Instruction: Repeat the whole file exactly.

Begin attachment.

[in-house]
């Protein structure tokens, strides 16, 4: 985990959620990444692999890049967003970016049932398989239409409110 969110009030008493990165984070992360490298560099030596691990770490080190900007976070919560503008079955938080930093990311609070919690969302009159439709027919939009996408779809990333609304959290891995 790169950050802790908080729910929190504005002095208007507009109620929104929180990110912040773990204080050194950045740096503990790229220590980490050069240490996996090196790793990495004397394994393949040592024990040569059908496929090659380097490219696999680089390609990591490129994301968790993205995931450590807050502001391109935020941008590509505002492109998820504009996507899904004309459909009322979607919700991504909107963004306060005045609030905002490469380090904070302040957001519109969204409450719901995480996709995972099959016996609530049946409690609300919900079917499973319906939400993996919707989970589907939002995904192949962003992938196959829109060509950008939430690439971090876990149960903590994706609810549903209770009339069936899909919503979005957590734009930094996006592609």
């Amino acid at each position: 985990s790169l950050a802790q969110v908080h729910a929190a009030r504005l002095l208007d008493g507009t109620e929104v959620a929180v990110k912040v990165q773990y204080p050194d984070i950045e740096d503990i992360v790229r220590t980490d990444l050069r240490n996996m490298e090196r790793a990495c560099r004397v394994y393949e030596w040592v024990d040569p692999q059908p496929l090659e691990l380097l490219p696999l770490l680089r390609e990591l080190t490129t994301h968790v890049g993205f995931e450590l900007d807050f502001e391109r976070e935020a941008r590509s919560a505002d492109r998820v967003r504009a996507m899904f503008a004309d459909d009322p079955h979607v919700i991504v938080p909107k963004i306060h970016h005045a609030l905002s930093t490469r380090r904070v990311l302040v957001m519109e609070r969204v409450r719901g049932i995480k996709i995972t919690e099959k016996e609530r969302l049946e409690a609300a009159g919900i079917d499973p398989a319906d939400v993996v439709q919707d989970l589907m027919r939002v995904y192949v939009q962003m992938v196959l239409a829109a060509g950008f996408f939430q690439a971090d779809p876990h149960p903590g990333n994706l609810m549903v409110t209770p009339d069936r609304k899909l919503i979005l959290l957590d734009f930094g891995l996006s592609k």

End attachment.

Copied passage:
[in-house]
């Protein structure tokens, strides 16, 4: 985990959620990444692999890049967003970016049932398989239409409110 969110009030008493990165984070992360490298560099030596691990770490080190900007976070919560503008079955938080930093990311609070919690969302009159439709027919939009996408779809990333609304959290891995 790169950050802790908080729910929190504005002095208007507009109620929104929180990110912040773990204080050194950045740096503990790229220590980490050069240490996996090196790793990495004397394994393949040592024990040569059908496929090659380097490219696999680089390609990591490129994301968790993205995931450590807050502001391109935020941008590509505002492109998820504009996507899904004309459909009322979607919700991504909107963004306060005045609030905002490469380090904070302040957001519109969204409450719901995480996709995972099959016996609530049946409690609300919900079917499973319906939400993996919707989970589907939002995904192949962003992938196959829109060509950008939430690439971090876990149960903590994706609810549903209770009339069936899909919503979005957590734009930094996006592609």
């Amino acid at each position: 985990s790169l950050a802790q969110v908080h729910a929190a009030r504005l002095l208007d008493g507009t109620e929104v959620a929180v990110k912040v990165q773990y204080p050194d984070i950045e740096d503990i992360v790229r220590t980490d990444l050069r240490n996996m490298e090196r790793a990495c560099r004397v394994y393949e030596w040592v024990d040569p692999q059908p496929l090659e691990l380097l490219p696999l770490l680089r390609e990591l080190t490129t994301h968790v890049g993205f995931e450590l900007d807050f502001e391109r976070e935020a941008r590509s919560a505002d492109r998820v967003r504009a996507m899904f503008a004309d459909d009322p079955h979607v919700i991504v938080p909107k963004i306060h970016h005045a609030l905002s930093t490469r380090r904070v990311l302040v957001m519109e609070r969204v409450r719901g049932i995480k996709i995972t919690e099959k016996e609530r969302l049946e409690a609300a009159g919900i079917d499973p398989a319906d939400v993996v439709q919707d989970l589907m027919r939002v995904y192949v939009q962003m992938v196959l239409a829109a060509g950008f996408f939430q690439a971090d779809p876990h149960p903590g990333n994706l609810m549903v409110t209770p009339d069936r609304k899909l919503i979005l959290l957590d734009f930094g891995l996006s592609k």